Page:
My point is that a person who is "Muslim" by the classical definition does not necessarily be one who submits to God by the Quranic definition. Similarly, a person who is "non-Muslim" by the classical definition could well be one who submits to God by the Quranic definition. Ornate, ornamental calligraphy of Muhammad's name, or the graves of Muhammad or saints, or the black stone that people fight to kiss, are not any less of idols than those we normally identify in other religious traditions. There may be people who appear outwardly idolatrous, while having faith in their hearts. God knows the secrets in everybody's hearts, and what they reveal and what they conceal. We should be cautious against being prejudiced against communities that do not carry the label of "Muslim". I do not see a restriction in the Quran to eat only  "halal" meat as advertised  by people identifying as "Muslims" according to the classical definition.


Salaamun 'alaikum,

Thanks Joseph for the well written post. I agree with almost all of it (except that I also believe that God continues to manifest His proofs).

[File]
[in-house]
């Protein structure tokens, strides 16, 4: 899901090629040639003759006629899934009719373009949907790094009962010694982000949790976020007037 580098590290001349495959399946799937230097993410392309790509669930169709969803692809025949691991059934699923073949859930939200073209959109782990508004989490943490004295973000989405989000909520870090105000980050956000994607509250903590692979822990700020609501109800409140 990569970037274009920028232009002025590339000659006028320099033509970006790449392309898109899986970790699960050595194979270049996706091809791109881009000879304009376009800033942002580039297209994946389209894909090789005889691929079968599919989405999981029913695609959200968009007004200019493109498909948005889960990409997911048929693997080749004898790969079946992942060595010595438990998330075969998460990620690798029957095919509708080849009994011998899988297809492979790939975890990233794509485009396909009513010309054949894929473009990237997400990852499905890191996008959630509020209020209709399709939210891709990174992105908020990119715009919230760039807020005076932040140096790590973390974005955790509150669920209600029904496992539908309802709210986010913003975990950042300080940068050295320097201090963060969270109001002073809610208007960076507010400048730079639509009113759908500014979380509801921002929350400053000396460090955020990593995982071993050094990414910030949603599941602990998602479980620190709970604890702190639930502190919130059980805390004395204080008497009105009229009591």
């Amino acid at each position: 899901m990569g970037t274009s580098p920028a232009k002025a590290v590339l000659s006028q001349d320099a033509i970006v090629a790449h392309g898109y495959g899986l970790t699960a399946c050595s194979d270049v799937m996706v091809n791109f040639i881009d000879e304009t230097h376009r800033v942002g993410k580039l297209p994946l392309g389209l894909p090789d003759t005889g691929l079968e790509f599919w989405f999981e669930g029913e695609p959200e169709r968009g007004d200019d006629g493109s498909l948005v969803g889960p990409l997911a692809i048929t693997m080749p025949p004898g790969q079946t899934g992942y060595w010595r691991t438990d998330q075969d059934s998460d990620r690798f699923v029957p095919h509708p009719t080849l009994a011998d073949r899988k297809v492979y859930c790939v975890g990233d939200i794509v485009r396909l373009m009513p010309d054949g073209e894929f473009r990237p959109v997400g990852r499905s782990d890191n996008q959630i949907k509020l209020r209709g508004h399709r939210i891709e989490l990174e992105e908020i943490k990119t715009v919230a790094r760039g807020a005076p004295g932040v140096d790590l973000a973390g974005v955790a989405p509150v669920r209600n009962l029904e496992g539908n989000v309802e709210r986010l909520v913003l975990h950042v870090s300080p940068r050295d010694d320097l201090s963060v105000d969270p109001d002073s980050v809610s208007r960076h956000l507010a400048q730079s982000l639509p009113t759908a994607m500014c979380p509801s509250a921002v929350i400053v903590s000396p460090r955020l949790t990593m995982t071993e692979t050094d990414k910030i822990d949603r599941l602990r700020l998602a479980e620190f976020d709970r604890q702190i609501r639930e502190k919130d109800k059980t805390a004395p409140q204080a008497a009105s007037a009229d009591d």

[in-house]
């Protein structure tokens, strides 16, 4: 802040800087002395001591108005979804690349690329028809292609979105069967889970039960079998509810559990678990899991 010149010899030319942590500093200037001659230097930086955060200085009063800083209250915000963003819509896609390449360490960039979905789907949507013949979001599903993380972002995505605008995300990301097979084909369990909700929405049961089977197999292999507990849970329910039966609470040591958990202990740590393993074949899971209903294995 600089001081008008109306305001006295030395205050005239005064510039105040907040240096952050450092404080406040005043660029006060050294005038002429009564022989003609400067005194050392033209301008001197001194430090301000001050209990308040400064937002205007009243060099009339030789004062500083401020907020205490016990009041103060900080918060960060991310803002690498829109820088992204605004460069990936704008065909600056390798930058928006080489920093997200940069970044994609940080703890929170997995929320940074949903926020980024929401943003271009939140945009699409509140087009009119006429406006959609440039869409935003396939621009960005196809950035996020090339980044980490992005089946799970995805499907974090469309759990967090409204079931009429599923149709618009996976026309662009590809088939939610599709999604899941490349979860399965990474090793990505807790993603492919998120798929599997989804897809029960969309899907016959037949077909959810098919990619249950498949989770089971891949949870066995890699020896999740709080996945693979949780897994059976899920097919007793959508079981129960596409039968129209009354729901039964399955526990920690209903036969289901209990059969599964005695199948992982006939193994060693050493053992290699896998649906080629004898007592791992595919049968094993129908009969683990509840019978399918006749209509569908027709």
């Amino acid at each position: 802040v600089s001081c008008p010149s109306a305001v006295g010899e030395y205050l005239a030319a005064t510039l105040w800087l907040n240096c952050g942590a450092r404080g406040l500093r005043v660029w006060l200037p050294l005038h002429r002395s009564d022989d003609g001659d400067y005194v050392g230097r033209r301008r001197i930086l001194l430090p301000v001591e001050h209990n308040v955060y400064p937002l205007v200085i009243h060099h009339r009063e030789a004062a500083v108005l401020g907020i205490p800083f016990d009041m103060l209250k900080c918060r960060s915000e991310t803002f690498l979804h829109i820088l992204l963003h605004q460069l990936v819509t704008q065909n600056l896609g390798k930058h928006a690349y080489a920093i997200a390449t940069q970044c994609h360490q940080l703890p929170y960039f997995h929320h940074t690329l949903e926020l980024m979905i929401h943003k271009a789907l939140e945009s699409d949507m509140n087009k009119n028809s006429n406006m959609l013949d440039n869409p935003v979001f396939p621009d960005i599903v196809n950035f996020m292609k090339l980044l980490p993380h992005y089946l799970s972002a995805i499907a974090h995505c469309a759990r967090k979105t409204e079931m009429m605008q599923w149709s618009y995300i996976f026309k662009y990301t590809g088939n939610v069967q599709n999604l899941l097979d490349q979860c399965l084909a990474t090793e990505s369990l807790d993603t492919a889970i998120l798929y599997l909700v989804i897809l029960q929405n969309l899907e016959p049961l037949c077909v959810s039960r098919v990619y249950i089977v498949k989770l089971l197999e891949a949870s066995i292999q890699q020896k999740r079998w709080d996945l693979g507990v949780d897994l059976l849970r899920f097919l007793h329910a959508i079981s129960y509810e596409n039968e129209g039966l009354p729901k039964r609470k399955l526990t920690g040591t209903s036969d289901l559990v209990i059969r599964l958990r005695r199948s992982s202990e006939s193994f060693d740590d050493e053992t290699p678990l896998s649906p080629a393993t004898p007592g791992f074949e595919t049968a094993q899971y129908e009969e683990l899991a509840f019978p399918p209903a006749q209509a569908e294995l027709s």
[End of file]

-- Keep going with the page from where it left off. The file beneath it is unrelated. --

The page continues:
I wanted to look at another aspect of this issue. In that post, I saw the permeation of many of the preconceptions, prejudices and biases inherited from medieval scholarship. Understanding the Quran requires us to shed these preconceptions, and approach the Quran with fresh eyes. To avoid projecting these biases onto the Quran, instead of understanding what God’s message is from the Quran.

For example, the notion of “Islam” being inherently a legacy of Muhammad. So when medieval conquerors that emerged from the community of Muhammad after his death, attacked and invaded distant lands without provocation, they are seen as vanguards of “Islam”. But the hapless subjects of those lands who became subjugated by these invaders are seen as “Kuffar”. Because they emerged from faith traditions associated with prophets other than Muhammad (like Moses or Jesus). Although technically, the sects they belonged to are also “Islamic” in the same sense, i.e., their founding prophets were equally muslim.  We like to delay the advent of the distortion of the religion after the death of Muhammad by “centuries”, and do not question the events in the immediate aftermath, and the actions attributed to his direct companions [including the so-called "rightly guided" caliphs], seeking a period of the “golden age” before things went awry.